The Crucifixion of Christ by Hieronymus Bosch

The Crucifixion of Christ by Hieronymus Bosch

Picture “The Crucifixion of Christ.” For Bosch, the image of Christ is the personification of mercy, purity of soul, patience and simplicity. He is opposed by the powerful forces of evil. They subject him to terrible tortures, physical and spiritual. Christ demonstrates to man an example of overcoming all difficulties. He is followed by both saints and some ordinary people.

Such a person, a pious donator, whose face resembles Christ’s face in its spirituality, is depicted by Bosch in the painting “The Crucifixion of Christ”. Bosch had to restrain his imagination in order to achieve

in the picture the effect of solemn piety. The positive attitude, which bears the image of the donor, is supported by full of grace and harmony by the landscape.

Nature acts in Bosch in two ways: it is either a fantastic landscape, or quite specific, like this one, which the researchers consider as a kind of Hertogenbosch. We see how the world created by the Creator has been transformed by human activity: buildings have been erected, fields have been dug up and sown, roads have been built. And everywhere, like ants, against the backdrop of the greatness of nature, people swarm, scurry back and forth, obsessed with mortal, vain thoughts and desires.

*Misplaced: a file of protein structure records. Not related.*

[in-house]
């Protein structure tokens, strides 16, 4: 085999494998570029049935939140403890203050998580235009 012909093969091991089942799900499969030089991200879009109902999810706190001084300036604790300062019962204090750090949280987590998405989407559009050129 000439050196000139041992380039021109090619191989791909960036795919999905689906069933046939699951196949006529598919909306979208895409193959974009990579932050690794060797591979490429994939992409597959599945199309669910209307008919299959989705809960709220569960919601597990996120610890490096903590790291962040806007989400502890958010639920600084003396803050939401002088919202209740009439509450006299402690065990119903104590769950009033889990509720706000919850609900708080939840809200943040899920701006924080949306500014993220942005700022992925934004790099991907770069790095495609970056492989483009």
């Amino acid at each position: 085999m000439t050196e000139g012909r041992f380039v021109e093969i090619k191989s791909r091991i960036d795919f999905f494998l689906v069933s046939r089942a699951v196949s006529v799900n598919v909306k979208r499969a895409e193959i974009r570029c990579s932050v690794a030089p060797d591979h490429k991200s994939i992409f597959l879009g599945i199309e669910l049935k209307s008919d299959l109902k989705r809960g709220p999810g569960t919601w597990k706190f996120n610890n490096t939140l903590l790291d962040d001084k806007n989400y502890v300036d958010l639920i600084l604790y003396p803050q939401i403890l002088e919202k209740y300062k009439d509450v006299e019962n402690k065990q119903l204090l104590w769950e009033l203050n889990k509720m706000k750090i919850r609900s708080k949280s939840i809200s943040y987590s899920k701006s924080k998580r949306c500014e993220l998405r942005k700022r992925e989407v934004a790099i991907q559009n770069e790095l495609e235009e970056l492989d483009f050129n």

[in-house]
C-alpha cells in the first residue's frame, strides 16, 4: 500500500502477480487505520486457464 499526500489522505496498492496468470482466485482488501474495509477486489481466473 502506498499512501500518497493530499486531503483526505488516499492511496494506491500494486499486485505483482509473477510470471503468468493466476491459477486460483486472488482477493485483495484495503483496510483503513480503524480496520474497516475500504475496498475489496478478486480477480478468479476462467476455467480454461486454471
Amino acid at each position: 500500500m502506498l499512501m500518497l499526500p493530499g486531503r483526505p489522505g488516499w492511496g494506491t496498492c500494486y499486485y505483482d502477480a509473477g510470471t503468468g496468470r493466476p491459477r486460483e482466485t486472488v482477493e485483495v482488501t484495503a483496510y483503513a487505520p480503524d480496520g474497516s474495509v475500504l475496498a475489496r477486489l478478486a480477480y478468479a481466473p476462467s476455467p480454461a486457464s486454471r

Bosch, like many early Renaissance masters, has a very sharp contrast between the foreground and the far; according to the laws of linear perspective, the reduction in distance from the viewer’s eyes should occur more smoothly. But the less the landscape is associated with the main image, the more harmonious it is in itself. But the secrets of the air perspective to the artist are well known: he not only portrays the blue, but also envelops the removed objects with a haze that conceals their outlines.

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